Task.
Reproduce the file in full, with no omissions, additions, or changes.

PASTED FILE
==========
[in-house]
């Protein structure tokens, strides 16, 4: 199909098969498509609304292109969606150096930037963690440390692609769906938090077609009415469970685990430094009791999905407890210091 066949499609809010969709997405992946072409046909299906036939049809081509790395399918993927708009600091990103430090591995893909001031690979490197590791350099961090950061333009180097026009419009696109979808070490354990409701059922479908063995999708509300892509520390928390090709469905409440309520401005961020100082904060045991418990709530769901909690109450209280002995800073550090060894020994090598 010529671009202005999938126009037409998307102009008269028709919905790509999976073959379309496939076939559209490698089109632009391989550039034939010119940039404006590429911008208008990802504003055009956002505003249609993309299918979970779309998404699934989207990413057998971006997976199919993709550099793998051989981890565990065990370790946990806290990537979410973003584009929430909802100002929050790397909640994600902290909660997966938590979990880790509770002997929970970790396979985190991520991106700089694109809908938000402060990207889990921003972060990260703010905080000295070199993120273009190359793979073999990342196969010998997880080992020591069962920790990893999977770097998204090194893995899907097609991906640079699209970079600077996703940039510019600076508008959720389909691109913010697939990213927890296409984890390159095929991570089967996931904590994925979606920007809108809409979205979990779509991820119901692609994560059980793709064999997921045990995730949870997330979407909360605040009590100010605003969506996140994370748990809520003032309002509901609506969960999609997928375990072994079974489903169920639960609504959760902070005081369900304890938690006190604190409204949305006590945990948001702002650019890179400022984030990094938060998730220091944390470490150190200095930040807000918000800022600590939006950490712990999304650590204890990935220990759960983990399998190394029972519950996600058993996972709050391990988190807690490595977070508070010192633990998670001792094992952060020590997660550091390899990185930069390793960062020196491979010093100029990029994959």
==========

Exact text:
[in-house]
């Protein structure tokens, strides 16, 4: 199909098969498509609304292109969606150096930037963690440390692609769906938090077609009415469970685990430094009791999905407890210091 066949499609809010969709997405992946072409046909299906036939049809081509790395399918993927708009600091990103430090591995893909001031690979490197590791350099961090950061333009180097026009419009696109979808070490354990409701059922479908063995999708509300892509520390928390090709469905409440309520401005961020100082904060045991418990709530769901909690109450209280002995800073550090060894020994090598 010529671009202005999938126009037409998307102009008269028709919905790509999976073959379309496939076939559209490698089109632009391989550039034939010119940039404006590429911008208008990802504003055009956002505003249609993309299918979970779309998404699934989207990413057998971006997976199919993709550099793998051989981890565990065990370790946990806290990537979410973003584009929430909802100002929050790397909640994600902290909660997966938590979990880790509770002997929970970790396979985190991520991106700089694109809908938000402060990207889990921003972060990260703010905080000295070199993120273009190359793979073999990342196969010998997880080992020591069962920790990893999977770097998204090194893995899907097609991906640079699209970079600077996703940039510019600076508008959720389909691109913010697939990213927890296409984890390159095929991570089967996931904590994925979606920007809108809409979205979990779509991820119901692609994560059980793709064999997921045990995730949870997330979407909360605040009590100010605003969506996140994370748990809520003032309002509901609506969960999609997928375990072994079974489903169920639960609504959760902070005081369900304890938690006190604190409204949305006590945990948001702002650019890179400022984030990094938060998730220091944390470490150190200095930040807000918000800022600590939006950490712990999304650590204890990935220990759960983990399998190394029972519950996600058993996972709050391990988190807690490595977070508070010192633990998670001792094992952060020590997660550091390899990185930069390793960062020196491979010093100029990029994959």